Filed under: Looking Backward Series | Tags: AcuteCare Telemedicine, american telemedicine association, annual meeting, atlanta healthcare, atlanta hospitals, atlanta neurology, atlanta telemedicine, business news atlanta, carving out a niche, Dr. James Kiely, healthcare startups, hospital news atlanta, medical business, medical startups, modern medicine, niche market, revenue, running a business, startups, sustainability, telemedicine, teleneurology, telestroke
This is another in a series of blogs chronicling the development of AcuteCare Telemedicine (ACT). Much of this reflection involves lessons learned at 2011’s Annual Meeting of the American Telemedicine Association (ATA). What follows is an amalgam of facts, experience and opinions culled from that fantastic symposium and honed by hindsight. Today’s blog will focus on telemedicine revenue and sustainability.
The business of medicine is a unique challenge for physicians used to focusing on clinical practice. Fee for service is now a relic in the changing healthcare landscape; the days of physicians hanging up their “shingle” and watching patients flock to their doorstep are waning. An entrepreneurial spirit is required and is certainly not taught in medical school. A telemedicine startup may be costly in many ways. Besides “sweat equity,” it demands a large time investment dedicated to learning the marketplace, self-initiated marketing & sales, and direct client interaction. For doctors used to years of medical school, long residencies and fellowships, and 24+ hours of emergency call, this may be a natural investment. However, for long term sustainability, that patience must shift to the financial burden of expanding staff. An executive director, a sales force and marketing support are required, yet may not immediately lead to increased revenue. Balancing long term sustainability with short term revenue generation is the challenge.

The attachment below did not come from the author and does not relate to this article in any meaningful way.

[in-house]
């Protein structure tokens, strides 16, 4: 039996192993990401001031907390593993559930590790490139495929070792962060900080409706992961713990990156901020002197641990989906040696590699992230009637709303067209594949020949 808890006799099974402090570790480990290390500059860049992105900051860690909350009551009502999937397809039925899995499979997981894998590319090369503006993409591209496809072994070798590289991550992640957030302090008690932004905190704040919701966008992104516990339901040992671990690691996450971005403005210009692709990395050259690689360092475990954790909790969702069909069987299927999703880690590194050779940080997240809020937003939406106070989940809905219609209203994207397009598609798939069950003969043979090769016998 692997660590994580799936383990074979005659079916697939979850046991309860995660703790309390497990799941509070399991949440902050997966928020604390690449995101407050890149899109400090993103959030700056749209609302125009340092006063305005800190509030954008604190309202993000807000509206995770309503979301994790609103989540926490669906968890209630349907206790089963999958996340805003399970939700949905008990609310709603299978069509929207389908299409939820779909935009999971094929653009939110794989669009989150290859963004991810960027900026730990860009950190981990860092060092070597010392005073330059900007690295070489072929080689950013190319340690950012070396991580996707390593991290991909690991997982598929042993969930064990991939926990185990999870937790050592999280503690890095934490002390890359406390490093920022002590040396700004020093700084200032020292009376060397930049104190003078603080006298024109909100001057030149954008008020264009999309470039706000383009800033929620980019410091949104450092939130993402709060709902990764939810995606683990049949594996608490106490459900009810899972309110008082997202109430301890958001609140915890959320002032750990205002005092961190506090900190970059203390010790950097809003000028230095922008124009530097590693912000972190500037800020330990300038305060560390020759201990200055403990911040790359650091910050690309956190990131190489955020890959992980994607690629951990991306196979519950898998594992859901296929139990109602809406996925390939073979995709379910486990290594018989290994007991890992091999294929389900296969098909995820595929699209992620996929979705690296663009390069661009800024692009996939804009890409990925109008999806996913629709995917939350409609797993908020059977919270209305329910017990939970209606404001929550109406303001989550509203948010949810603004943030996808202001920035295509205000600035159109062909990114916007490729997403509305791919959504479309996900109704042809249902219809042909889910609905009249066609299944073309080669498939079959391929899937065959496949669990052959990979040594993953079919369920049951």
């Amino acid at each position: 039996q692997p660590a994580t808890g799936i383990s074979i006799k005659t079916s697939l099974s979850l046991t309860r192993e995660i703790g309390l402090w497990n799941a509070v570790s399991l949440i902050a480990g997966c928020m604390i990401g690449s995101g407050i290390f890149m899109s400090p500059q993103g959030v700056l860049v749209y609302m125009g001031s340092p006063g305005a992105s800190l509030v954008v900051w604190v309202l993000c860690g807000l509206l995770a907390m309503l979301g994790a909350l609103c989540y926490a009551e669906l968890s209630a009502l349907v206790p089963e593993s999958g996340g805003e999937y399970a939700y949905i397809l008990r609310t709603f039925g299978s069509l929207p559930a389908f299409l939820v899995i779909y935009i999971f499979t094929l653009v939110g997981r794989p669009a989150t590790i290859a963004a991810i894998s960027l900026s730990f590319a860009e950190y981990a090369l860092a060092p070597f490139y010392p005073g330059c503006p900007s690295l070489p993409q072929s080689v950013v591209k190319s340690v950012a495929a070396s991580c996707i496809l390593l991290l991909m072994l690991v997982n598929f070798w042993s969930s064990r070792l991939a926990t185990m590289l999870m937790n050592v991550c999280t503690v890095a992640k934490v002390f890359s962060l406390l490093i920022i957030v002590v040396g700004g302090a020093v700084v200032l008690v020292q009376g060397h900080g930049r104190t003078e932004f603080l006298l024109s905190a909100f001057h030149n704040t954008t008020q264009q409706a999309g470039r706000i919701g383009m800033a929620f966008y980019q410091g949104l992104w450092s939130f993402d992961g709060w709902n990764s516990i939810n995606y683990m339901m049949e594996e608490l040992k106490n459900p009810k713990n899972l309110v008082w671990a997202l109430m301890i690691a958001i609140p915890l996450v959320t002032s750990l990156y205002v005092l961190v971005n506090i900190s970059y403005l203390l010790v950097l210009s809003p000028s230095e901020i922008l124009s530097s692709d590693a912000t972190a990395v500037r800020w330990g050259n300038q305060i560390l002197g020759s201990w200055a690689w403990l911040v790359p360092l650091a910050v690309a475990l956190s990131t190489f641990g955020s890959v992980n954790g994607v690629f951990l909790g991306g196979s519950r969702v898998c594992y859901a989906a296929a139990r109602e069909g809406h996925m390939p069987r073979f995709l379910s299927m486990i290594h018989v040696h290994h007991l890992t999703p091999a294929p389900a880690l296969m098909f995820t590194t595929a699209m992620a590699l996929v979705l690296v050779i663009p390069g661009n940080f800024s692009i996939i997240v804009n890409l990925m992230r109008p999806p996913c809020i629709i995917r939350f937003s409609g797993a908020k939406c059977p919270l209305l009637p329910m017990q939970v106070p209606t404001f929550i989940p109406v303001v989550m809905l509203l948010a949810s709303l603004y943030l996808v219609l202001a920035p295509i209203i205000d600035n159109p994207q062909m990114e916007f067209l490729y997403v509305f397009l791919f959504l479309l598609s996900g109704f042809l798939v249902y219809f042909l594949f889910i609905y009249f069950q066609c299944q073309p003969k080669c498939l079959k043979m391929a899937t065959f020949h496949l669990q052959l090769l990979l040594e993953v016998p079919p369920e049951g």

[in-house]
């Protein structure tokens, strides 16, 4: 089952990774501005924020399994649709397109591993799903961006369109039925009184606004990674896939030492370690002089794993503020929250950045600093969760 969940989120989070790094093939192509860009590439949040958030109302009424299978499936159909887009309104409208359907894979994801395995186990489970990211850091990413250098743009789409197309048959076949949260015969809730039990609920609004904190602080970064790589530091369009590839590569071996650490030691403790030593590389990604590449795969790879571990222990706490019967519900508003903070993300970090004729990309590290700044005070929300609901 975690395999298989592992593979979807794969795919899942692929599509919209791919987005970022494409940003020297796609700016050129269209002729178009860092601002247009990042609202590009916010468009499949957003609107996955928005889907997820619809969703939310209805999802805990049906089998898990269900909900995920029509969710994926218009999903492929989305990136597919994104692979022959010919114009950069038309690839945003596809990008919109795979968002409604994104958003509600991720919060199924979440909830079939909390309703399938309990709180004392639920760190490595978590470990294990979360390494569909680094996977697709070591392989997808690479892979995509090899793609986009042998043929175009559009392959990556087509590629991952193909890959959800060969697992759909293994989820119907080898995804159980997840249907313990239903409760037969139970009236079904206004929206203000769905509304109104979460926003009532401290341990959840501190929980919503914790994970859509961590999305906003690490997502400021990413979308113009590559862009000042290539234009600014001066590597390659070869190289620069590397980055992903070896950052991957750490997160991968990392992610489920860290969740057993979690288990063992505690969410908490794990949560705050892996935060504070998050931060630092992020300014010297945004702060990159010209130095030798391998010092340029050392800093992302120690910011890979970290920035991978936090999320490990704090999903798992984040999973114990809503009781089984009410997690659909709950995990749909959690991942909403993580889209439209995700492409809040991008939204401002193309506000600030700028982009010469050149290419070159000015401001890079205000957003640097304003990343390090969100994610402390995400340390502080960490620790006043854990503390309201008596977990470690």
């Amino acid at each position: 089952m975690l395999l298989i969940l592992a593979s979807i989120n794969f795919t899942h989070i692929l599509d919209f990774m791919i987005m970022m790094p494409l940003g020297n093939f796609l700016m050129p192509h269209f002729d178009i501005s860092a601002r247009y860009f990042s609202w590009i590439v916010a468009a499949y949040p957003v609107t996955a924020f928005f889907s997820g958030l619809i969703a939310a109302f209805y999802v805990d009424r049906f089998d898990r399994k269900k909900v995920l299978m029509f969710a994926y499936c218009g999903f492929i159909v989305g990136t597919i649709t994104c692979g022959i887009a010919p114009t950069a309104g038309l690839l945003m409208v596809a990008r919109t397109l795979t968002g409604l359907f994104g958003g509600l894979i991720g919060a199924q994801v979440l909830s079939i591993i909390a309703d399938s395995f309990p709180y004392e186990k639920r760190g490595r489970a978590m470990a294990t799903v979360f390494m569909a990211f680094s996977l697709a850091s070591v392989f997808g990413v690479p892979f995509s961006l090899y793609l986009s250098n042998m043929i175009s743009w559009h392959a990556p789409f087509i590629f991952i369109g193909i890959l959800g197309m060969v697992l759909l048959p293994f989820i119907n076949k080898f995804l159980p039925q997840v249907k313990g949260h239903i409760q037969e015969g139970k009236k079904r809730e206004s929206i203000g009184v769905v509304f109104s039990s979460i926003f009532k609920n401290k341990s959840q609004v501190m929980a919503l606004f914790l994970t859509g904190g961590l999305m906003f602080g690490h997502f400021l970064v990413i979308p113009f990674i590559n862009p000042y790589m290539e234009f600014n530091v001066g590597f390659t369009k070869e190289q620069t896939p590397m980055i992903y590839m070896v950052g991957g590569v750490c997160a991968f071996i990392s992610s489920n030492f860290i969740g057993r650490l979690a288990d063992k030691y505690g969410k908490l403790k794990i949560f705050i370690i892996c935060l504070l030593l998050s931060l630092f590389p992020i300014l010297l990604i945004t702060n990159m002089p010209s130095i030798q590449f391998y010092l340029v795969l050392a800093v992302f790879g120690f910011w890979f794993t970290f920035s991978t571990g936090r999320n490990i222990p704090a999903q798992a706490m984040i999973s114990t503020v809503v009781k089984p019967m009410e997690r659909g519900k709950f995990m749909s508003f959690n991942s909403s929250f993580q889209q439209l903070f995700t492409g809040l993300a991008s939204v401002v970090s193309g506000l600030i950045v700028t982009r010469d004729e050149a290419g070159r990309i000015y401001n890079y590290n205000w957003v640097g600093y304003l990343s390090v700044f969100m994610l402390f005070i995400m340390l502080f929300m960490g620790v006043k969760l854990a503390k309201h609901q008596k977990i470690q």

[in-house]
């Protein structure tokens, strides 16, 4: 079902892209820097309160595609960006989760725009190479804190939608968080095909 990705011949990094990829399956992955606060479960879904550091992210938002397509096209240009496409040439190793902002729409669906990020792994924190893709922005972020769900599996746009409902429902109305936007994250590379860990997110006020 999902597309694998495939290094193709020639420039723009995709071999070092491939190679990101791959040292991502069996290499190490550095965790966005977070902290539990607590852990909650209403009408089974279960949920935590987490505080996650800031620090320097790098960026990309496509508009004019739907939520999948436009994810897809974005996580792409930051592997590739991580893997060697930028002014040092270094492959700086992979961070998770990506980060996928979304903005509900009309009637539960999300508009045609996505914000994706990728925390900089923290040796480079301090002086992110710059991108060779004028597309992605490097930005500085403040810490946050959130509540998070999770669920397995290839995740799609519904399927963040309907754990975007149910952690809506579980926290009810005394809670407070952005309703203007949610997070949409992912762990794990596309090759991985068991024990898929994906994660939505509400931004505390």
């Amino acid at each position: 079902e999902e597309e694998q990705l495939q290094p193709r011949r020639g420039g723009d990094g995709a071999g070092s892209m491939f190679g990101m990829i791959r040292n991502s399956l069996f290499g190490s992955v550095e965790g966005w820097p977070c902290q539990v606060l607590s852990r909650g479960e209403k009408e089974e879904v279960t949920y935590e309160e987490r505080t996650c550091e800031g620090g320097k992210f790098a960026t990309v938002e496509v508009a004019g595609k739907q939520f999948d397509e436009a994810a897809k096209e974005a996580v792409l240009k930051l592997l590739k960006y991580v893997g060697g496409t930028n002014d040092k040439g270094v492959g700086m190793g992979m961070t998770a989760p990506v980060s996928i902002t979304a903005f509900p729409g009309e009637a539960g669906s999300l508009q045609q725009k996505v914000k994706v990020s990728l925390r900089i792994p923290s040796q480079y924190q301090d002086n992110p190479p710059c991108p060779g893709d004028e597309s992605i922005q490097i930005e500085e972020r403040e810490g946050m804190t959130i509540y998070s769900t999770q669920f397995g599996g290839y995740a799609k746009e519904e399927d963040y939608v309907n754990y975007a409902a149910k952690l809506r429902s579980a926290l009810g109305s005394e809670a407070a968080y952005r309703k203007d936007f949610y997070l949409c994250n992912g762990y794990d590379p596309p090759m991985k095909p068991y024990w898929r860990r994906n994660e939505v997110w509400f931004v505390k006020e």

Before taking the leap into the realm of venture capitalism, one must take a very critical look at economic realities. Healthcare delivery is changing, and ventures that offer reduced costs and improved outcomes, such as telestroke, are poised to grow exponentially – exactly what an investor is looking for. However, accepting capital early in business development may severely limit income if profit margins are small. That is, venture capitalists will expect a return on their investment regardless of your income. In contrast, investors may provide the guidance and experience not readily garnered from a career in medicine. Ultimately, pursuit of venture capital must meet a specific goal towards sustainability that is otherwise unattainable.
Other sources of revenue are available and should be investigated. Grants or other government funding help rural or safety net patients gain access to best possible care. For example, the state of California provided a $200 million grant to create a statewide broadband network resulting in an “eHealth Community.” They used telemedicine as a means towards a bigger goal of improved access, quality, and efficiency in underserved areas. Georgia Bill 144; The Distance Learning and Telemedicine Act of 1992, was the first mandate by any state for telemedicine. It led to development of the Georgia Partnership for Telehealth, a not-for-profit web of statewide access points based on strategic partnerships with successful existing telemedicine programs. Partnering with government and not-for-profits reduces overhead and increases client base for a telemedicine startup. In turn, the startup becomes their reliable source of clinical expertise and business acumen. In this case, it is important that businesses advocate for the common goal rather than simply for business success, and be prepared to give credit to all those involved.